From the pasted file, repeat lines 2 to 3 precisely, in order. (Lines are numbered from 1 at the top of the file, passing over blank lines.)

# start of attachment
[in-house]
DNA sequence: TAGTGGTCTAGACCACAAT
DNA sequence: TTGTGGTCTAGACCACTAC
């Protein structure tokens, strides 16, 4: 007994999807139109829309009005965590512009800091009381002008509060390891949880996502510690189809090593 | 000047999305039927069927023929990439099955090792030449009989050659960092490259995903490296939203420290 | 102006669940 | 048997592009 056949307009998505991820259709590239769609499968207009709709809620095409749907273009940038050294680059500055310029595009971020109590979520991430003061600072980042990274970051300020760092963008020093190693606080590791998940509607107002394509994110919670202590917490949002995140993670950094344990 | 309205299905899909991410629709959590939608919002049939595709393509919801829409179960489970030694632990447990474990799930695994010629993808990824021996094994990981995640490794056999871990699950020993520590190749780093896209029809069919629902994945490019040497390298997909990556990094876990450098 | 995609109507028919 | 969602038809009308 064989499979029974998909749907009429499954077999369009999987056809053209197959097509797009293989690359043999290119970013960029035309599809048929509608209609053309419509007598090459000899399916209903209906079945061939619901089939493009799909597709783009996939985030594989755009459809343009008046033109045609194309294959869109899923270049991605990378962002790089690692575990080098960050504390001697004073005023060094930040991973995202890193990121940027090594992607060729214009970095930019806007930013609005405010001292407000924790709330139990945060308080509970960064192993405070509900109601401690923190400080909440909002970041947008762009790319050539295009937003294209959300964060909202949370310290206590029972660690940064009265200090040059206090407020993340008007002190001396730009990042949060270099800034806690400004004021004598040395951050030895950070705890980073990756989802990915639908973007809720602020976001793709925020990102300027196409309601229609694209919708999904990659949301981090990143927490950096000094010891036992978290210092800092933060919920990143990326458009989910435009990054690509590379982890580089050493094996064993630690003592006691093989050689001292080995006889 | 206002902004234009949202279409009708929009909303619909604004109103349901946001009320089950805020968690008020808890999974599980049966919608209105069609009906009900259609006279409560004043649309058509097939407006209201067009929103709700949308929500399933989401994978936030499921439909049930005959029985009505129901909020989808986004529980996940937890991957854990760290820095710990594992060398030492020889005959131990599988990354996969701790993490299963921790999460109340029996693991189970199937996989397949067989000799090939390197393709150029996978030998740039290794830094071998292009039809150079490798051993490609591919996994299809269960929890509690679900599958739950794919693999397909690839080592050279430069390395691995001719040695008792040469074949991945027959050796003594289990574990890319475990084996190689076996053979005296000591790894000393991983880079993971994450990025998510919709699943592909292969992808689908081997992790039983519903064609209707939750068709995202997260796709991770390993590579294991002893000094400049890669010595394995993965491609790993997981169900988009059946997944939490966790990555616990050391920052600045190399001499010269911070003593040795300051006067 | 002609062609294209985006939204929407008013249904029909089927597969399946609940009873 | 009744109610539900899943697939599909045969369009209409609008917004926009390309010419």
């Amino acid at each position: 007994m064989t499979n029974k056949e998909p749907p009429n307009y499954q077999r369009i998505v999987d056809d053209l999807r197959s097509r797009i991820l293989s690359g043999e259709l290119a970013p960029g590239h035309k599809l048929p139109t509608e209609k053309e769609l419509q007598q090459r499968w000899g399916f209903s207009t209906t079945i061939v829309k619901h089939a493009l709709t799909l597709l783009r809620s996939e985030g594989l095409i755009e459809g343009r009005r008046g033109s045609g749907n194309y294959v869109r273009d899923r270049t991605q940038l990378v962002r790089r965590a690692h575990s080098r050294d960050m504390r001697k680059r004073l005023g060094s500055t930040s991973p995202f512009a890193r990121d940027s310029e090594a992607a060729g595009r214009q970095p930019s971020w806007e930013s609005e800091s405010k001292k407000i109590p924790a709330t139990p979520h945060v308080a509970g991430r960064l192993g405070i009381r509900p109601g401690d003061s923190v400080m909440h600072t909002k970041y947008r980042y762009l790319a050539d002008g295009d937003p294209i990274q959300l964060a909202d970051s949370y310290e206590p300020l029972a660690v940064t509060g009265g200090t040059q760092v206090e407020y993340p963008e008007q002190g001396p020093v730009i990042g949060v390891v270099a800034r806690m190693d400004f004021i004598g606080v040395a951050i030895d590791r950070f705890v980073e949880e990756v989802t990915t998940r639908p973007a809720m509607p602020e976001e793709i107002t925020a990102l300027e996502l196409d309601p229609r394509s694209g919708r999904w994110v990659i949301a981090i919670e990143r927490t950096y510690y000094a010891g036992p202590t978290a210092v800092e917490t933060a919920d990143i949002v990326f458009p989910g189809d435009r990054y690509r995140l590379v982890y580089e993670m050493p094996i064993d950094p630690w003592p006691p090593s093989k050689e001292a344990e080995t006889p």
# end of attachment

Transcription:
DNA sequence: TAGTGGTCTAGACCACAAT
DNA sequence: TTGTGGTCTAGACCACTAC